This LS8 came with the optional 3.5in LCD screen which will allow you to play the multi-media videos built into the LS series, but also allow you to see the view thru the Eclips CCD finder, and take still pictures which can be saved to the built-in SD card. (Note: you cannot take pictures thru the main optics with the Eclips CCD camera). I had always rolled my eyes at this option, and had never explored it with my LS6 even though I could have output to any standard NTSC compatible monitor.

Images can be captured thru the scope’s Eclips CCD camera and saved to the SD card. However they are only VGA 640x480, so they’re pretty grainy. (Are you old enough to remember that resolution?) But if you want some foolproof way to ease into astrophotography, it will deliver wide FOV pics of your favourite constellations and brighter sky objects. It’s also pretty neat to show people new to the hobby, a naked eye view, a low magnification view thru the CCD and finally a higher magnification view thru the eyepiece. Sort of stepping into it by degrees, and certainly gives them a sense of perspective.

It is also handy for showing much more options on one screen when navigating the menu. And it’s sort of neat to watch the automatic star align process as the CCD camera takes an image, lays crosshairs over the FOV, locates the star and then compensates to bring it dead center.. And without that screen, finding the focus of the Eclips CCD camera would have been a lot more difficult.

It is however quite bright, even in night mode, and you’ll want to toggle it off with the Disp (9) button when viewing as it is right there in your peripheral vision otherwise…

Wrapping it up.

Not much to tell. After I worked thru its issues (none the fault of Meade), the LS8 was every as good on the auto-setup and GOTO’s as the 6in.

The tripod is worse thanks to the added weight and moment arms and the accessories are the same.

The 8in ACF optics deliver great images with brighter and higher resolution views that its additional aperture confers.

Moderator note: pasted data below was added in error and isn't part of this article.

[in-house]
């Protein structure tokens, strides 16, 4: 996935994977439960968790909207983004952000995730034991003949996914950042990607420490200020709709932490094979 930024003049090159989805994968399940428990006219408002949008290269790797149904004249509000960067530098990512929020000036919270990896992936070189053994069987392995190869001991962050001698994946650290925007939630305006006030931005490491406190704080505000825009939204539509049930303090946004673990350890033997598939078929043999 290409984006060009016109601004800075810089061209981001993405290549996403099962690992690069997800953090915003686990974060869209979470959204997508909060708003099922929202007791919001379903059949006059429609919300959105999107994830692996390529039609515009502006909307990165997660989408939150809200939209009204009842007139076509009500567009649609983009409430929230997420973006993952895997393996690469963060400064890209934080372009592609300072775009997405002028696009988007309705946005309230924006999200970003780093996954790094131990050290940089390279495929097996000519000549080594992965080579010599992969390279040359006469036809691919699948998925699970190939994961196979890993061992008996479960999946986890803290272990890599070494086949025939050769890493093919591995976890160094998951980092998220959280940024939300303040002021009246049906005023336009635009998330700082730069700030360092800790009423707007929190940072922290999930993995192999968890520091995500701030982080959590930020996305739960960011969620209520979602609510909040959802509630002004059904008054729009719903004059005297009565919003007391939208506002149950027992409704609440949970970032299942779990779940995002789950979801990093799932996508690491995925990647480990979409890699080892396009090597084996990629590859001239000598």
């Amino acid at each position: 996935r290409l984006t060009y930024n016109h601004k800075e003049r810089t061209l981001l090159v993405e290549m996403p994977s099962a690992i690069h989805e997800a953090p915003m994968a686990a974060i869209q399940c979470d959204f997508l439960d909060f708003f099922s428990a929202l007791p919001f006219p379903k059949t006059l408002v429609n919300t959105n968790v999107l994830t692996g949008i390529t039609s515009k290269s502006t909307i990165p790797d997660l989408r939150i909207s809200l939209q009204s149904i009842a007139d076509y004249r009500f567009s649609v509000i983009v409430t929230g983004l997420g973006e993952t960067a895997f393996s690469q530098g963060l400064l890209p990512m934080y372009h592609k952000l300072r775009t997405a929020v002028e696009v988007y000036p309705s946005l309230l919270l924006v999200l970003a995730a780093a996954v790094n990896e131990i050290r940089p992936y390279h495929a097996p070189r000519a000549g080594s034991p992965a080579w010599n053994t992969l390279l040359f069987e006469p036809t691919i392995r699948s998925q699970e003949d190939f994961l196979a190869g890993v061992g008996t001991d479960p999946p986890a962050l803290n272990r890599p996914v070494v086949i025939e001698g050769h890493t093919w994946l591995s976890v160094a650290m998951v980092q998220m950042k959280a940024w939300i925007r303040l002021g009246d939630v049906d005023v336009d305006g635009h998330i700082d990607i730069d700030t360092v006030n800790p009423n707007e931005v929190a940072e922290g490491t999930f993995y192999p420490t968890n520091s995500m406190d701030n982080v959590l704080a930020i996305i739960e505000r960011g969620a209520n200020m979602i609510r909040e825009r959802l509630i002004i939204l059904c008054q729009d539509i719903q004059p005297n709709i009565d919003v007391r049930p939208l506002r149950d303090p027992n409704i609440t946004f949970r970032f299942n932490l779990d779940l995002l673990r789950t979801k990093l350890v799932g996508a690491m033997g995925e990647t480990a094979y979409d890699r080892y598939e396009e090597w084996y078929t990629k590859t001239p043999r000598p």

Just get rid of the factory tripod and re-grease the focuser, and you’ll have a great scope.


I ended up selling the above scope, but as is often the case, had regrets, and bought another one a year later. This one had no issues, and the final comments above, also apply to this one.

However, there are three improvements that I made on this scope that make it a lot easier to live with – almost pleasurable.

1. I found a Meade Std field tripod (they come with the LX200 or LX90’s) and I just re-drilled three holes in the top to match the LS bolt pattern (3 on 4”), and removed the central LX200 hold down bolt. It is a much more solid tripod and this translates into less vibration.

2. I installed one of the Peterson focus kits, which results in lighter, smoother focusing action. This and the tripod drastically reduced the vibration when focusing – but not entirely……soooooo

3. I figured the biggest handicap the LS8 faced was its single arm design. That 8in ACF OTA is quite a moment arm hanging off to one side, and the focuser is on the opposite side, so even the lightest touch gets magnified into annoying vibration in the eyepiece. So I wondered what would the LS8 be like if it was a dual fork design…

Enter VARM (Vibration Attenuation Arm by Malcolm….sorry…) This is an auxiliary fork that I devised that clamps to the lower end of the LS mount, and bears against the outboard side of the OTA at its central pivot point. This has the effect of steadying the opposite side of the OTA and damping out and/or preventing oscillations. No mods to the OTA are required and it was the final solution to the vexing focus vibration problem.

I can’t figure how to post pics embedded in the article so if you’d like to see some pics, drop me line and I can send them to you separately.